Great to see Scott's Output Gap chart updated.

Benjamin Cole said...

Another excellent wrap-up by Scott Grannis.

I wonder if FICA tax cuts would not be more effective than other tax cuts.

Granted any tax cut is a good idea, and I would entirely eliminate corporate income taxes if I could (balanced by large cuts in federal agency spending, which is mostly wasteful "national security" fat).

But FICA taxes are extra nuts---we tax people for working and hiring! We tax people for being productive! From the moment of inception too!

I think an excellent program would be to halve FICA taxes (on both employer and employee) from about 15.2% now to 7.5% or so.

The lost revenue can be made up by having the Fed buy Treasuries, and depositing them into the Social Security Trust Fund. About $500 billion a year.

About the same size as the QE programs now suspended.

We have not seen inflationary effects from the QE programs concluded, so perhaps inflation would not be a concern---moreover, by lowering the cost of labor, FICA tax cuts would be deflationary.

It will take a lot of QE by the Fed to overcome that deflationary impulse. we are near deflation now, of course. Europe is there, as is Japan.

You tell me why when a guy hires another guy, we immediately slap a 15.2% tax on that situation.

Cut FICA taxes!

Benjamin Cole said...

Gold falls below $1,200.

If you have owned gold the last three years, you have suffered 11% annual inflation.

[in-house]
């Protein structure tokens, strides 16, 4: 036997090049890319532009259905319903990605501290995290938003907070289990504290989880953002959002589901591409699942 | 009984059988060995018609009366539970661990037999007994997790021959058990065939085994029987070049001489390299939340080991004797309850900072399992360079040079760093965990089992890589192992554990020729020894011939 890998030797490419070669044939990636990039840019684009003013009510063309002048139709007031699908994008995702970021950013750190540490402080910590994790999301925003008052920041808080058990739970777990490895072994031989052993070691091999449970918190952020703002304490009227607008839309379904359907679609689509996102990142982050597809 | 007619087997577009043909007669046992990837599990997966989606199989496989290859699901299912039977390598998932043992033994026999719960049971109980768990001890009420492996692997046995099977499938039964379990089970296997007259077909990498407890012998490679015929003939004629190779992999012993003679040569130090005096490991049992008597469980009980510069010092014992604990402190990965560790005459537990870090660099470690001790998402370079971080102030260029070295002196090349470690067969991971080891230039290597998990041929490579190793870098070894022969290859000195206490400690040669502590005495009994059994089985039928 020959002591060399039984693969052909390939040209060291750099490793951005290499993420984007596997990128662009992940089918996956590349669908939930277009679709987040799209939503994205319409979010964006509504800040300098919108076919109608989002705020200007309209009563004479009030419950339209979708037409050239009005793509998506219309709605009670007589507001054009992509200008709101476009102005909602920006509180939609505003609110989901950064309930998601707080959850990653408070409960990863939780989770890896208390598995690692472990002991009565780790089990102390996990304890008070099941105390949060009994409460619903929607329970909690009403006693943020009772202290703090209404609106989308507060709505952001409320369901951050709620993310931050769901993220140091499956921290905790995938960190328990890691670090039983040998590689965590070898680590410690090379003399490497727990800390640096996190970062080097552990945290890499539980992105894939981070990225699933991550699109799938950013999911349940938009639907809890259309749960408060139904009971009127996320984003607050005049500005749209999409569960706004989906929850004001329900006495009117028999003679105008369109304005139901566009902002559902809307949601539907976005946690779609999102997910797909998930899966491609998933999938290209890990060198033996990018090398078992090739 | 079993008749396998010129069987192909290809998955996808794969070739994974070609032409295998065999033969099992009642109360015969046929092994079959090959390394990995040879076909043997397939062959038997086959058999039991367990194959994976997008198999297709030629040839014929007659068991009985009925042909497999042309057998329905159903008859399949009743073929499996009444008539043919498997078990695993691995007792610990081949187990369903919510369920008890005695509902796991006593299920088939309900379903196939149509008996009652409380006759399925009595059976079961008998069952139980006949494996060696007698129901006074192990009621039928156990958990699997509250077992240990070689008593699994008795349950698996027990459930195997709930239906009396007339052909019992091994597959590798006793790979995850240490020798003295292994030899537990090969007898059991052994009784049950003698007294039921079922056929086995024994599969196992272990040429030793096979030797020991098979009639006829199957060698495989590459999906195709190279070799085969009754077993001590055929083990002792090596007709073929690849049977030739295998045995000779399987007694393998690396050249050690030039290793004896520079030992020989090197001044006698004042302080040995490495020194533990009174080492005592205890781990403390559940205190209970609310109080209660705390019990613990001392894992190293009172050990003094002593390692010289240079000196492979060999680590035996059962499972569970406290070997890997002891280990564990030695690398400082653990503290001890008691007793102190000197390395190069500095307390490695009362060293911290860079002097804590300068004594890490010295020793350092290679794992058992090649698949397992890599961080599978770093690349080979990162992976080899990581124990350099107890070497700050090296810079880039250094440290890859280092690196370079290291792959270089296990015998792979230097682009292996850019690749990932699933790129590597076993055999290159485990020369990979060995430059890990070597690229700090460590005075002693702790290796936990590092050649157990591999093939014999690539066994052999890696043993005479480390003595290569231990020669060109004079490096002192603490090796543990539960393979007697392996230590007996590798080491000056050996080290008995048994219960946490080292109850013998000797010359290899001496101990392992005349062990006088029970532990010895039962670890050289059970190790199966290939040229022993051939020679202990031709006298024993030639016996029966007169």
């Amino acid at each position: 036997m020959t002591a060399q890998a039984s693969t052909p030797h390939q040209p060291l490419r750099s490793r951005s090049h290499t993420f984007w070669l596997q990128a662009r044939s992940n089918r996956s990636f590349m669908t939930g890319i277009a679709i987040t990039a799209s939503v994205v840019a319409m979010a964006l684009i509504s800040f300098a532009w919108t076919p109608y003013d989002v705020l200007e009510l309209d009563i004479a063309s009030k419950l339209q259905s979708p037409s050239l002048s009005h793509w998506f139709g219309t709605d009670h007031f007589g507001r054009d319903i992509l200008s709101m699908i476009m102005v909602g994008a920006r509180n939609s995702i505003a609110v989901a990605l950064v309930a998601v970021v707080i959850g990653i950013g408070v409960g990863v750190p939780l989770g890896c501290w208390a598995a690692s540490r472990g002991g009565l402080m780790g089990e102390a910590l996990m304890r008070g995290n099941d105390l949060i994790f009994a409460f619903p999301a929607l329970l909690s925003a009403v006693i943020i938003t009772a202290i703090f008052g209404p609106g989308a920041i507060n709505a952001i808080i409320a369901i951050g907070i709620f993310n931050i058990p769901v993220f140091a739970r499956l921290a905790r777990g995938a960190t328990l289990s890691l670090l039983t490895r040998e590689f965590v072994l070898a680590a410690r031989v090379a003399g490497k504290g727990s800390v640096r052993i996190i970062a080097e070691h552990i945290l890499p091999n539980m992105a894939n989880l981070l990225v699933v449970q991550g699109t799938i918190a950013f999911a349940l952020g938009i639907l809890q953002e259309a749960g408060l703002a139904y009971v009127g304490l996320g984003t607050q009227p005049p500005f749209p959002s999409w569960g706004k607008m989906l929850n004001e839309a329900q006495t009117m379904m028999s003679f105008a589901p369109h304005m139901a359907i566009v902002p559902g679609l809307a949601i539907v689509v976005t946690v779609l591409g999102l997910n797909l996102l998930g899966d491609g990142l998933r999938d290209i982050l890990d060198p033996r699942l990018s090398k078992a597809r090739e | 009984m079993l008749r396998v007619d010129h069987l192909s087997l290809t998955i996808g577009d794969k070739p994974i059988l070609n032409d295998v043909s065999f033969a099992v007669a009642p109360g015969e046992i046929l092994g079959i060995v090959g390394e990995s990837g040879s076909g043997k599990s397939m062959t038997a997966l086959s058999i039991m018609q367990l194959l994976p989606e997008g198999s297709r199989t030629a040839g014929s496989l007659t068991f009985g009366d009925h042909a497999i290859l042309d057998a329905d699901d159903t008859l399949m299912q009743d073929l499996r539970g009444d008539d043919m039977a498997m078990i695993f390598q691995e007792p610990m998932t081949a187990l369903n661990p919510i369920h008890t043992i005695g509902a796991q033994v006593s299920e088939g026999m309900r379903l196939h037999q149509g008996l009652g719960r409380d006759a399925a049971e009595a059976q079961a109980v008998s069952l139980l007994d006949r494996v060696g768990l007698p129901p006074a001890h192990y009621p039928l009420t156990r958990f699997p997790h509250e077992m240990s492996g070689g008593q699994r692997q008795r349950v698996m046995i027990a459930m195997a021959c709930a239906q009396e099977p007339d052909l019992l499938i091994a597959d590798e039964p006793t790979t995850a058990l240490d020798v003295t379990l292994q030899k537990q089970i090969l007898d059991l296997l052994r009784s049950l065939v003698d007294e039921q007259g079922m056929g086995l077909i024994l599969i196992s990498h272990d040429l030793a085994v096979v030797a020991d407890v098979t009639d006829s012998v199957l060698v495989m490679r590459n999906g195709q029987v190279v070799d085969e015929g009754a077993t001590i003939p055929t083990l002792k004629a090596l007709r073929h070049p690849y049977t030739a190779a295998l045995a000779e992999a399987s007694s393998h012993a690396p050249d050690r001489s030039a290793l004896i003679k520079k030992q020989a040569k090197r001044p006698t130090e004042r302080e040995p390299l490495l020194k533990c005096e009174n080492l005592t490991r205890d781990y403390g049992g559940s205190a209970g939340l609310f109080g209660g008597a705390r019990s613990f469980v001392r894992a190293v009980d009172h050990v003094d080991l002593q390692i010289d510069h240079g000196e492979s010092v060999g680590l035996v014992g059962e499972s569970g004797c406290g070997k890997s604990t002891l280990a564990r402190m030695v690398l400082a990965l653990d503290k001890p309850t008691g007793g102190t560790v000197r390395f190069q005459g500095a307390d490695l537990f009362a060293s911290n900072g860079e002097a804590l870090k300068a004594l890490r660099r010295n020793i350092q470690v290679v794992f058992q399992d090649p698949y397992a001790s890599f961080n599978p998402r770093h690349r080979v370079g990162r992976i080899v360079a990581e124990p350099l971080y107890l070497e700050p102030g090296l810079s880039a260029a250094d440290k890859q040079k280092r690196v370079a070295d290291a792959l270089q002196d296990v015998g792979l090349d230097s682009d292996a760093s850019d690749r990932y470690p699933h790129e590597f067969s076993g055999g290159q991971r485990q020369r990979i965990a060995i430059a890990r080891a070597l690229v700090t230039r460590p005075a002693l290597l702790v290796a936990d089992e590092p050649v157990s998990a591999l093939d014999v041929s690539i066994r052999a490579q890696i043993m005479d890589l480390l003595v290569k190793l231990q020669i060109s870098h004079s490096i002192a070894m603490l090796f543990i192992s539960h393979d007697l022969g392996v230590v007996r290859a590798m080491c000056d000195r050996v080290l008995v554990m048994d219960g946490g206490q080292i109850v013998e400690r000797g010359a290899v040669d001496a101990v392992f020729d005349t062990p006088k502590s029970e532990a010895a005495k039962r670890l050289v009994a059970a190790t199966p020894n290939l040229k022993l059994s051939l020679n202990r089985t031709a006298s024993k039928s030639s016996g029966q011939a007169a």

They are printing too much gold.

William said...

Velocity of M2 Money Stock for Q3, 2014

2014:Q3: 1.532
2014:Q2: 1.535
2014:Q1: 1.533
2013:Q4: 1.562
2013:Q3: 1.569

Essentially flat for 2014 but still down from Q3, 2013.

Matthew Grech said...

Benjamin: Again I find myself completely simpatico with you. I've long thought that FICA taxes could be the dumbest, most unproductive tax imaginable. And especially so these days when hiring is such a desired outcome.

Can you get your '16 campaign together? The country needs you, Ben!

Scott Grannis said...

Re FICA. To fix the problem of FICA we should privatize social security. Currently it's just a Ponzi scheme managed by politicians. The vast majority of people end up receiving a miserable return on their money. They could do much better by investing on their own, and they could own their accounts.

Hans said...
This comment has been removed by the author.
Hans said...

As I mentioned in April, the governmental unit will distort the economic numbers between then and November the 4th.

I strongly suspect they will get weaker after the elections.

Again, the only reason America has not seen another recession is cheap money.

The debtors are raping any and all savers..Times are very good for free loading debtors.

And of course, the FRB will continue it's cheap money program six years after the govcession! Was dat really a surprise to those whom have no faith in that institution?

Frozen in the North said...


Americans don't feel wealthy because for most of them they are actually poorer than they were 10 years ago. More than 100% of the income gains made in the past 15 years have been grabbed by the top 30% of the income bracket. The other 70% are actually poorer than they were. New jobs created in the US are at a income rate equal to 70% of what jobs were created a decade ago.

Now, it remains that despite Obama and his henchmen best efforts (sarcasm implied) America's economy is growing at the fastest rate in since 2002. Which as an investors should tell you something. Despite your desired social agenda, as an investor you do better under a "socialist democratic administration".

Just saying...

Scott Grannis said...

Question: how much of the current rally is due to investors' hopes that today's elections will bring better policies in the future?